Using stacked SDMs with accuracy and rarity weighting to optimize surveys for rare plant species

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Rosner-Katz, Hanna
McCune, Jenny L.
Bennett, Joseph R.
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Effective conservation of rare species requires reasonable knowledge of population locations. However, surveys for rare species can be time-intensive and therefore expensive. We test a methodology using stacked species distribution models (S-SDMs) to efficiently discover the greatest number of new rare species’ occurrences possible. We used S-SDMs for 22 rare plant species in southern Ontario, Canada to predict the best survey locations among individual 1-ha cells. For each cell, we weighted distribution model outputs by accuracy and species rarity to create an efficiency value. We used these efficiency values as an index to determine the locations of our field surveys. We conducted field surveys in multi-species cells, “MSC” (areas with high predicted efficiency for multiple species) and single species cells, “SSC” (areas with high probability for only one species) to determine the relative efficiency of a multi-species survey approach. MSC were more than twice as likely as SSC to have at least one rare plant species discovered. Efficiency ranks were also useful in directing surveyors toward incidental discoveries of other rare species that were not modeled. Our technique of using S-SDMs can help direct surveys to more efficiently find rare species occurrences.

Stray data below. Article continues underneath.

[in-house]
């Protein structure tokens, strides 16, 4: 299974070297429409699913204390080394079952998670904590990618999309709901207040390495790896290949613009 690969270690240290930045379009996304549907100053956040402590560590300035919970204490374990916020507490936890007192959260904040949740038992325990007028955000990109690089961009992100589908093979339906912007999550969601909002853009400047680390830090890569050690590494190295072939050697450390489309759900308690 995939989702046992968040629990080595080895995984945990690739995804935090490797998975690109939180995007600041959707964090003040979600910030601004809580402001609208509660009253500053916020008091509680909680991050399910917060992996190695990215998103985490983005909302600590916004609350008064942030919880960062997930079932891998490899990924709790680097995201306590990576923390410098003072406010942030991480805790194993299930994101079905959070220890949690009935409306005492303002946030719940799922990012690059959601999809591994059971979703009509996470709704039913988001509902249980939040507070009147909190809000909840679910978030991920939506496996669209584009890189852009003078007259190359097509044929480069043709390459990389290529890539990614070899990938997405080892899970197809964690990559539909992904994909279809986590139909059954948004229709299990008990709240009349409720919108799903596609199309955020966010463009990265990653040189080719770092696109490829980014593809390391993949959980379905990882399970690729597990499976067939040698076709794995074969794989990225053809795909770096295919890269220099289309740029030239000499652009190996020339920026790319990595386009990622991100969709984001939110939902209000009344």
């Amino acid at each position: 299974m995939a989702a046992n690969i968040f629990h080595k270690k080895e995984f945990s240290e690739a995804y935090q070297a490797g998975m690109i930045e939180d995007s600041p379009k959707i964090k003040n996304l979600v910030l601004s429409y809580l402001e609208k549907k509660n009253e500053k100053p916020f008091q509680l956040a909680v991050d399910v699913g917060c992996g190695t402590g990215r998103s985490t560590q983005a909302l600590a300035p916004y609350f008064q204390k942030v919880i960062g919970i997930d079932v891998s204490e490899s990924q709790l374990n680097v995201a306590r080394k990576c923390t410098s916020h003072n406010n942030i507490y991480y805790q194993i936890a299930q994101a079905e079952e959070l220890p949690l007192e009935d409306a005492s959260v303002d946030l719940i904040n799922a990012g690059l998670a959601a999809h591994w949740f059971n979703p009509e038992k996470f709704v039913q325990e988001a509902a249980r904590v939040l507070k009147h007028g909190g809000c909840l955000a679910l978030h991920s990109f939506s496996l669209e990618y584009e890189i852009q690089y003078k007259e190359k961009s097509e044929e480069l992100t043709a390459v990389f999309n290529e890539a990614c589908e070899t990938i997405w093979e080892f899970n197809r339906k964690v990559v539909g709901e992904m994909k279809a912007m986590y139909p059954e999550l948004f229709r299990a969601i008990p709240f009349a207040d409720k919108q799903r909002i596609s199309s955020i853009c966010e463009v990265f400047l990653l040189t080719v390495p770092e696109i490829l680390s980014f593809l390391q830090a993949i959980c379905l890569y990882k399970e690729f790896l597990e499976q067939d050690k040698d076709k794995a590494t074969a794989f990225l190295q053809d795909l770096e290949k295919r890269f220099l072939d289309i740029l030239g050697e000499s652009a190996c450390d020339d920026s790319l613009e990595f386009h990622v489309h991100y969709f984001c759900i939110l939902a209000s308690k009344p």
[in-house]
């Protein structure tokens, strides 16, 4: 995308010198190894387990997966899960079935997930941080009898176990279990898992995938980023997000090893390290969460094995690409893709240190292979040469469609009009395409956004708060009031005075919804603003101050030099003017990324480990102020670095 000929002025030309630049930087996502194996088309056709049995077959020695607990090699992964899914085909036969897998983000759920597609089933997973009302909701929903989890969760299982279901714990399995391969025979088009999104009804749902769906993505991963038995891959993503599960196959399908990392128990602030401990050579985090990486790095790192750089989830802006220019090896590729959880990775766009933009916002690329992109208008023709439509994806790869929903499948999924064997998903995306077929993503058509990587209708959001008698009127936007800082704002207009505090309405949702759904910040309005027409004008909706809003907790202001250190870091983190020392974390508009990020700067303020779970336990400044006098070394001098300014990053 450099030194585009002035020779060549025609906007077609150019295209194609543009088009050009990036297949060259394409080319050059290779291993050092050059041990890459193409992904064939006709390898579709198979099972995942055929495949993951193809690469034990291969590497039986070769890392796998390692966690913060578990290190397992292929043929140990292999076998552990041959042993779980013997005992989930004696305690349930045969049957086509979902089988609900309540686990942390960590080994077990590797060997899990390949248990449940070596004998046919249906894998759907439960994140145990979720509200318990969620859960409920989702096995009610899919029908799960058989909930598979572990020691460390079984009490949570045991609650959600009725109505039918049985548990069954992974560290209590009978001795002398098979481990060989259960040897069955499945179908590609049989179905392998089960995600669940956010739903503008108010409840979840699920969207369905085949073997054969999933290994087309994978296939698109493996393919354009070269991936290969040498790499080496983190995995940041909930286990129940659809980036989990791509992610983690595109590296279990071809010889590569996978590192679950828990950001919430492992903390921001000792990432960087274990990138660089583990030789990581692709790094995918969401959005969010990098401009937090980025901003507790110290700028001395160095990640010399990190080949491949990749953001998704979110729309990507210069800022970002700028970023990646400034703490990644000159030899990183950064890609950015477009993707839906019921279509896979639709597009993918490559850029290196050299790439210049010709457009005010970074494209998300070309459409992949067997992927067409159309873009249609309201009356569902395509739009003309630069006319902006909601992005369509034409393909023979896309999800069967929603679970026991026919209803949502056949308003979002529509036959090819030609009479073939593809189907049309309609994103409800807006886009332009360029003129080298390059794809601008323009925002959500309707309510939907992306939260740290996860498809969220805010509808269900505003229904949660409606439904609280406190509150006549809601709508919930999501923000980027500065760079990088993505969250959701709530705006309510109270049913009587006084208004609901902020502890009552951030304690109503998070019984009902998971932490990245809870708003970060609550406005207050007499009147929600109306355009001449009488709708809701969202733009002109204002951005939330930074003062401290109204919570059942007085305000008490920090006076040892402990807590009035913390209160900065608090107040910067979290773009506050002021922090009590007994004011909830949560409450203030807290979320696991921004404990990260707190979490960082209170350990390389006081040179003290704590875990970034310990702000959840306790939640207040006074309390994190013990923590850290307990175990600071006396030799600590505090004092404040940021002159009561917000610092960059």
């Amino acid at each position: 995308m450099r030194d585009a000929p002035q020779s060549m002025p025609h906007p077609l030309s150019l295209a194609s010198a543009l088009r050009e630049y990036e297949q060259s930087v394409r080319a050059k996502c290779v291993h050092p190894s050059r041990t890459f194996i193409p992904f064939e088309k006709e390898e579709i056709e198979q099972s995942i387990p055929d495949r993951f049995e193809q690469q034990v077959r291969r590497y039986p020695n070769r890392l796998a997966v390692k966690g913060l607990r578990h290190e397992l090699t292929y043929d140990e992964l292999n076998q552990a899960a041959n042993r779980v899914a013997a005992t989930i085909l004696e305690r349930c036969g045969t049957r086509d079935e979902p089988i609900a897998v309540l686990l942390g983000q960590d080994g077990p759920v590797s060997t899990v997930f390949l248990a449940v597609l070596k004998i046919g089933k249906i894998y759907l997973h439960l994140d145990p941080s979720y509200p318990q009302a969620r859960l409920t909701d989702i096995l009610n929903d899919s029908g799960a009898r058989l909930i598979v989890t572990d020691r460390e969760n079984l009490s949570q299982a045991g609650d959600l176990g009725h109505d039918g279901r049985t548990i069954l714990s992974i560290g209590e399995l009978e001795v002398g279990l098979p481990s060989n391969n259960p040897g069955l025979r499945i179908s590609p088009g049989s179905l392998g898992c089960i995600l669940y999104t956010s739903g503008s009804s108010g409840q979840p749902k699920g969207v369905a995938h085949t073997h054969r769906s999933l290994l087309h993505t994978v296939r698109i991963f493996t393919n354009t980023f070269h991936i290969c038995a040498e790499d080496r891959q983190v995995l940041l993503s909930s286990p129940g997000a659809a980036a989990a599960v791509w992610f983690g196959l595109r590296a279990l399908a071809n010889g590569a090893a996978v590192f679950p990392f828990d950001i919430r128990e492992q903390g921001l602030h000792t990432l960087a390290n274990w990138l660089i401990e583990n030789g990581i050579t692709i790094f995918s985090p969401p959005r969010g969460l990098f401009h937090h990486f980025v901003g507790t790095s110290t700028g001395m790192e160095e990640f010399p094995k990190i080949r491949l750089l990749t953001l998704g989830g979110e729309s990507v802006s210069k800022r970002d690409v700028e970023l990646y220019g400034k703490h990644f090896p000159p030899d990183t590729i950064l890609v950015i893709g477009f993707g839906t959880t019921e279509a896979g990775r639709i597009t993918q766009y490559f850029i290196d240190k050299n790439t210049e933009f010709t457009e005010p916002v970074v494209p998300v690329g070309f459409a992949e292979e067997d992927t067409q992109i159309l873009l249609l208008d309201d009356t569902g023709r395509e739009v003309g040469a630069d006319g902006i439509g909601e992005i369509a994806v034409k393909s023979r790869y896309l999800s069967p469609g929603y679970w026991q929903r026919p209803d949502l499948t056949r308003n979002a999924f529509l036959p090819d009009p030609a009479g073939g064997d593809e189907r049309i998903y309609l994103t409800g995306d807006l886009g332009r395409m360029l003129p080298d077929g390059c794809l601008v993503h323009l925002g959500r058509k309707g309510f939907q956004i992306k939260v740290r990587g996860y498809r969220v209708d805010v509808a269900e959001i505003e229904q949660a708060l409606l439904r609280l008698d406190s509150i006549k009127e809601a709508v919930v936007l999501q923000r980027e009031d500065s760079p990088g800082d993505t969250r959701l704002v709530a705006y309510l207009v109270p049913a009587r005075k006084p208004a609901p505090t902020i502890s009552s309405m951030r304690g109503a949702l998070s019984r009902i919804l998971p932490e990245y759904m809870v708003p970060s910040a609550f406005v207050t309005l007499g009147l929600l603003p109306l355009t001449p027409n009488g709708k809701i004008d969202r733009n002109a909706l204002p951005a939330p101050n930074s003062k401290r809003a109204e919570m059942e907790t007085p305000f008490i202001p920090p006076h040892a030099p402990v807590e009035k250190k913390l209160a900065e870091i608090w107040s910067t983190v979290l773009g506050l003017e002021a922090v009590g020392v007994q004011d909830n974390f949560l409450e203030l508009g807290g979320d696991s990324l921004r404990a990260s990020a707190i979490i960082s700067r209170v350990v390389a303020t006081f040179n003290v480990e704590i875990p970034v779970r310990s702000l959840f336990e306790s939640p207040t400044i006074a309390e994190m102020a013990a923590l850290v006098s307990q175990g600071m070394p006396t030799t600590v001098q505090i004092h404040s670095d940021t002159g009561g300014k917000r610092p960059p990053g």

Accepted author manuscript
Prioritization , Maxent , Forest plants , Conservation status , Plant populations , Plant surveys
Rosner-Katz, H., McCune, J. L., & Bennett, J. R. (2020). Using stacked SDMs with accuracy and rarity weighting to optimize surveys for rare plant species. Biodiversity and Conservation, 29, 3209–3225.